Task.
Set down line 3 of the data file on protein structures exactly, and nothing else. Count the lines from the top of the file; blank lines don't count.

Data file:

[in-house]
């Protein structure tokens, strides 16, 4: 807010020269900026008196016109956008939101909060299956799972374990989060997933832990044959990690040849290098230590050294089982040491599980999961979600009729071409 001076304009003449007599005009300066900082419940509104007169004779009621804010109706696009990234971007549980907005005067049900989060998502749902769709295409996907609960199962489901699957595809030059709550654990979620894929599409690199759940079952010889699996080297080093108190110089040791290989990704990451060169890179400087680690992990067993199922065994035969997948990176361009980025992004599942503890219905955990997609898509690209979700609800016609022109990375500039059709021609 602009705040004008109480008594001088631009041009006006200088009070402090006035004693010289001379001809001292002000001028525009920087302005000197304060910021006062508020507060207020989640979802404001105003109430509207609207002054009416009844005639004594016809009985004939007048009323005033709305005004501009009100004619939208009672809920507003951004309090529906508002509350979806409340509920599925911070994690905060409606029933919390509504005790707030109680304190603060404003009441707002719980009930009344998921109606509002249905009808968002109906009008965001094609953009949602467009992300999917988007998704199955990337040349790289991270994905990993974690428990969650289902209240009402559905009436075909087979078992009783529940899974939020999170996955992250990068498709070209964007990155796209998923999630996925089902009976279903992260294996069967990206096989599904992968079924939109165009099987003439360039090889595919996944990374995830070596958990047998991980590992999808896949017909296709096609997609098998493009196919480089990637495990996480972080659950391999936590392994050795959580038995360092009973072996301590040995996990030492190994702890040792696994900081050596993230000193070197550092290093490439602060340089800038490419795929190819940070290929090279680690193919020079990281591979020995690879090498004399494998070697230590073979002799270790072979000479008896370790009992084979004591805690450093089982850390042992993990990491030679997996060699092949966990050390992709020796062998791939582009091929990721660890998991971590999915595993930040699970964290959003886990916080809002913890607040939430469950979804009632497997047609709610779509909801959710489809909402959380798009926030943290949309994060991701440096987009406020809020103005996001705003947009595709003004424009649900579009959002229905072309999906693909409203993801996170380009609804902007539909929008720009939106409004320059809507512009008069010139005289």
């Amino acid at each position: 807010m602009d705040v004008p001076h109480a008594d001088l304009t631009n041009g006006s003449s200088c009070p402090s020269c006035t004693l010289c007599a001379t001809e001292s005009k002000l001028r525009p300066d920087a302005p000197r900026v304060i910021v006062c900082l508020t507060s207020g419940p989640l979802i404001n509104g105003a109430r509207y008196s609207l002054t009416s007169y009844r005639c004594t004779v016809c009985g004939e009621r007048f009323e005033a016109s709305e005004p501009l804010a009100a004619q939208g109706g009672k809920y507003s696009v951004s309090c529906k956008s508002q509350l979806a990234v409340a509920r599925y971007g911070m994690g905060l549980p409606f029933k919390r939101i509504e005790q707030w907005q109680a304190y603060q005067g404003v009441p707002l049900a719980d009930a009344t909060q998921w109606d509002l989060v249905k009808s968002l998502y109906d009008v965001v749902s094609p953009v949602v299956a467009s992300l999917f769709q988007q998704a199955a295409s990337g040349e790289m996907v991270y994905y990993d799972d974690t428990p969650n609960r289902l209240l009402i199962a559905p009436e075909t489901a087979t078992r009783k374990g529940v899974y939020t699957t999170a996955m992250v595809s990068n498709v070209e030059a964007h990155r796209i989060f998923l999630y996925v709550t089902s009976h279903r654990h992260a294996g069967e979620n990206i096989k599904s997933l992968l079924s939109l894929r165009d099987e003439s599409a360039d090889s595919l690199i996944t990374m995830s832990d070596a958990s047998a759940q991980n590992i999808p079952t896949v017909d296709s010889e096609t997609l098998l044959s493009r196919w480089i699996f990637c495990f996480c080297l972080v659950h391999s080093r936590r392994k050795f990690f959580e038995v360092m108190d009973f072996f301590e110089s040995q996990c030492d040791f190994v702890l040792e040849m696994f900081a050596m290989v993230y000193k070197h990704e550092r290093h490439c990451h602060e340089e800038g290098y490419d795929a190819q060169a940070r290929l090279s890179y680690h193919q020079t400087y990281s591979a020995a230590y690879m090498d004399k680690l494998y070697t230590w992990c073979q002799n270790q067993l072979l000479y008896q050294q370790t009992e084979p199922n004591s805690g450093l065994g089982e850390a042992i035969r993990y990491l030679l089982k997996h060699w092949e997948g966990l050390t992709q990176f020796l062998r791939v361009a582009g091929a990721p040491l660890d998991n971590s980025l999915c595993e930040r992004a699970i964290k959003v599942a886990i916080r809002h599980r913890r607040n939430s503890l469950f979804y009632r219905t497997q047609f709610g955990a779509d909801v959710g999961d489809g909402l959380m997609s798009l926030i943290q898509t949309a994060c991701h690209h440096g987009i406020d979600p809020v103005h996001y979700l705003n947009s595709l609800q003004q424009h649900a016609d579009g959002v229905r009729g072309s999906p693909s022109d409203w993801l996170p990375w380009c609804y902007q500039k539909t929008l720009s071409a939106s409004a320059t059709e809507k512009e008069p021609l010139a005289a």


């Amino acid at each position: 807010m602009d705040v004008p001076h109480a008594d001088l304009t631009n041009g006006s003449s200088c009070p402090s020269c006035t004693l010289c007599a001379t001809e001292s005009k002000l001028r525009p300066d920087a302005p000197r900026v304060i910021v006062c900082l508020t507060s207020g419940p989640l979802i404001n509104g105003a109430r509207y008196s609207l002054t009416s007169y009844r005639c004594t004779v016809c009985g004939e009621r007048f009323e005033a016109s709305e005004p501009l804010a009100a004619q939208g109706g009672k809920y507003s696009v951004s309090c529906k956008s508002q509350l979806a990234v409340a509920r599925y971007g911070m994690g905060l549980p409606f029933k919390r939101i509504e005790q707030w907005q109680a304190y603060q005067g404003v009441p707002l049900a719980d009930a009344t909060q998921w109606d509002l989060v249905k009808s968002l998502y109906d009008v965001v749902s094609p953009v949602v299956a467009s992300l999917f769709q988007q998704a199955a295409s990337g040349e790289m996907v991270y994905y990993d799972d974690t428990p969650n609960r289902l209240l009402i199962a559905p009436e075909t489901a087979t078992r009783k374990g529940v899974y939020t699957t999170a996955m992250v595809s990068n498709v070209e030059a964007h990155r796209i989060f998923l999630y996925v709550t089902s009976h279903r654990h992260a294996g069967e979620n990206i096989k599904s997933l992968l079924s939109l894929r165009d099987e003439s599409a360039d090889s595919l690199i996944t990374m995830s832990d070596a958990s047998a759940q991980n590992i999808p079952t896949v017909d296709s010889e096609t997609l098998l044959s493009r196919w480089i699996f990637c495990f996480c080297l972080v659950h391999s080093r936590r392994k050795f990690f959580e038995v360092m108190d009973f072996f301590e110089s040995q996990c030492d040791f190994v702890l040792e040849m696994f900081a050596m290989v993230y000193k070197h990704e550092r290093h490439c990451h602060e340089e800038g290098y490419d795929a190819q060169a940070r290929l090279s890179y680690h193919q020079t400087y990281s591979a020995a230590y690879m090498d004399k680690l494998y070697t230590w992990c073979q002799n270790q067993l072979l000479y008896q050294q370790t009992e084979p199922n004591s805690g450093l065994g089982e850390a042992i035969r993990y990491l030679l089982k997996h060699w092949e997948g966990l050390t992709q990176f020796l062998r791939v361009a582009g091929a990721p040491l660890d998991n971590s980025l999915c595993e930040r992004a699970i964290k959003v599942a886990i916080r809002h599980r913890r607040n939430s503890l469950f979804y009632r219905t497997q047609f709610g955990a779509d909801v959710g999961d489809g909402l959380m997609s798009l926030i943290q898509t949309a994060c991701h690209h440096g987009i406020d979600p809020v103005h996001y979700l705003n947009s595709l609800q003004q424009h649900a016609d579009g959002v229905r009729g072309s999906p693909s022109d409203w993801l996170p990375w380009c609804y902007q500039k539909t929008l720009s071409a939106s409004a320059t059709e809507k512009e008069p021609l010139a005289a």